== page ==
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The woman behind Russell Stover Chocolates

clara stover.jpg
Posted at 6:48 AM, Mar 15, 2021
and last updated 2021-03-15 07:48:53-04

KANSAS CITY, Mo. — Russell Stover may be the namesake for the Kansas City, Missouri-based chocolate company, but his wife, Clara, played a big role in the company’s success.

Christi Jones, the direct to consumer program manager for Russell Stover Chocolates, helped 41 Action News trace Clara’s role in creating the company.

“Not only was Clara the founder, but she was a pioneer more than just in the chocolate business,” Jones pointed out.

She explained Clara and Russell met in Iowa City, Iowa, in the early 1900s. Russell was a candy salesman. Clara dreamed of opening her own candy store. She spent years tinkering with her recipes in their kitchens as the Stovers moved from city to city for Russell’s jobs.

In 1923, the couple landed in Denver and decided to turn their home into a candy shop named “Mrs. Stover’s Bungalow Candies.”

Yes, the original candy store was named after Clara. In 1943, they changed the name to “Russell Stover Chocolates.”

“People really really liked them [the chocolates] right out the gate,” Jones said, noting marshmallow center chocolates was an early recipe that is just as popular today.

Within one year, Mrs. Stover’s Bungalow Candies expanded to Kansas City and Nebraska.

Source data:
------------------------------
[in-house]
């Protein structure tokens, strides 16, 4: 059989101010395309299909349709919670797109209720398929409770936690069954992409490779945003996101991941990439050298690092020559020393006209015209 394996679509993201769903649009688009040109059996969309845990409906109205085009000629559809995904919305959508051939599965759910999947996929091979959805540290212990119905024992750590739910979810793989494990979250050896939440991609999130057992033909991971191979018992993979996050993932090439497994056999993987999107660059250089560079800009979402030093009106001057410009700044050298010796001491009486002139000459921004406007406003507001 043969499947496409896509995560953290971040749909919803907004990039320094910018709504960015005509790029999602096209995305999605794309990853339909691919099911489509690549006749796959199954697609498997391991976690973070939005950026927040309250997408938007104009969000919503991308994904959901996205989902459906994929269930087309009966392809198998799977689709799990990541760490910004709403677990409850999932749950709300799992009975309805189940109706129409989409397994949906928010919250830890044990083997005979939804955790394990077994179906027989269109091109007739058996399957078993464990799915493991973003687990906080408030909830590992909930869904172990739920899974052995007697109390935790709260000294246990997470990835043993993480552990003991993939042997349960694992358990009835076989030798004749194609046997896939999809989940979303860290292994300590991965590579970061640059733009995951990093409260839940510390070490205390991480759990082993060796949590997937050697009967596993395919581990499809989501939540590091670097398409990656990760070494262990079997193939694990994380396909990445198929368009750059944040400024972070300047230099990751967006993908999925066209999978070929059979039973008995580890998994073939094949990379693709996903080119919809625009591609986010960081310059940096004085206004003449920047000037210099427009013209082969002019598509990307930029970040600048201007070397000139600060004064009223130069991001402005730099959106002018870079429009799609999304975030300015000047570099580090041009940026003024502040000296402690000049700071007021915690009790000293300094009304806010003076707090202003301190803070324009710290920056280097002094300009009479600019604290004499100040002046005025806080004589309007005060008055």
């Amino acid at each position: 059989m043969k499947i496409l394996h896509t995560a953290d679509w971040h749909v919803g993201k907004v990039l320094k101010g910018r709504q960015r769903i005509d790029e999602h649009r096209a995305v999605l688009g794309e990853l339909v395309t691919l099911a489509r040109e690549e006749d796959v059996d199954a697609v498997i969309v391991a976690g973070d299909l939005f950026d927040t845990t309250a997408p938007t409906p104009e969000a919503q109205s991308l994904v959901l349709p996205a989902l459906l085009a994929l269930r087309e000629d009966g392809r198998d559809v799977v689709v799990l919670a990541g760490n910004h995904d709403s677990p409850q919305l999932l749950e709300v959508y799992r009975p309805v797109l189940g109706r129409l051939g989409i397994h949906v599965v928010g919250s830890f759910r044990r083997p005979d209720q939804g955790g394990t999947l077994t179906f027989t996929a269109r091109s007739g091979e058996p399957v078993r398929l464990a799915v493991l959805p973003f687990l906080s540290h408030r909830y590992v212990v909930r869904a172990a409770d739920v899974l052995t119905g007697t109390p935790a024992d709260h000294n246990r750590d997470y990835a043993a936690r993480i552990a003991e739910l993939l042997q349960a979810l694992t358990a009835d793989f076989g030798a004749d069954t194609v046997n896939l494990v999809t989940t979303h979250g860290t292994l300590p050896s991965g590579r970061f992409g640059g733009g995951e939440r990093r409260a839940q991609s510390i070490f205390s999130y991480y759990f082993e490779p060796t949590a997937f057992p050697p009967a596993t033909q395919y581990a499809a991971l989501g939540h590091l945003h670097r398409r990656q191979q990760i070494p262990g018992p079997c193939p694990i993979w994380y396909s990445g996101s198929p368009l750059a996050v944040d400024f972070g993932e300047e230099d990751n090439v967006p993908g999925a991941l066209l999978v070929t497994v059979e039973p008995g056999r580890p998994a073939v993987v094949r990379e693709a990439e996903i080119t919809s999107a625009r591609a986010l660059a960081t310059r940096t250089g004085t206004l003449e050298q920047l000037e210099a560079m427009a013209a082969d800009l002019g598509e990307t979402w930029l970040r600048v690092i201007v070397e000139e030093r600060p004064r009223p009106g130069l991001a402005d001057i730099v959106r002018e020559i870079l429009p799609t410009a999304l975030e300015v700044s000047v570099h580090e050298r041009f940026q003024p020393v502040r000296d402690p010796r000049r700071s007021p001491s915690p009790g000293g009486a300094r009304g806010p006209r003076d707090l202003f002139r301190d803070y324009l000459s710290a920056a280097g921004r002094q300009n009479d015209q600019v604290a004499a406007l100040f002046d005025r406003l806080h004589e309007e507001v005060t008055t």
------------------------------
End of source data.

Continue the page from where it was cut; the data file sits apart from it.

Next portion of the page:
In 1928, the company opened a factory in Kansas City and eventually relocated the headquarters to Kansas City in 1932.

By 1954 the company was making 11 million pounds of candy per year, up from 20,000 pounds its second year. In 2020, the company produced roughly 60 million pounds of chocolate.

A specialty line of chocolates named after Clara continued into the 1990s and a sub-brand of storefronts with her name opened in malls around Kansas City as late as the 1970s.

Today, every box of Russell Stover Chocolates pays homage to Clara. The copper-colored trim is a tribute to the copper pots she used when creating her original recipes.

“We still use copper kettles, although bigger ones, in our candy kitchens today,” Jones said.

Clara served as vice president of the company until 1954 when Russell died and she became president. She sold the company in 1960. Swiss-based Lindt & Sprüngli currently owns the brand.

Before her death in 1975, Clara served on the boards of various education, healthcare and business organizations. She made donations to hospitals and universities.

The people who continue to work in the company’s Kansas City headquarters, like Jones, find a lot of motivation from Clara.

“A lot of people in this building really take a lot of inspiration from Clara. Her work ethic was fantastic, her ingenuity, her perseverance,” Jones pointed out.

A woman from an Iowa farm stuck to her dreams and delivered the sweet taste of life to so many.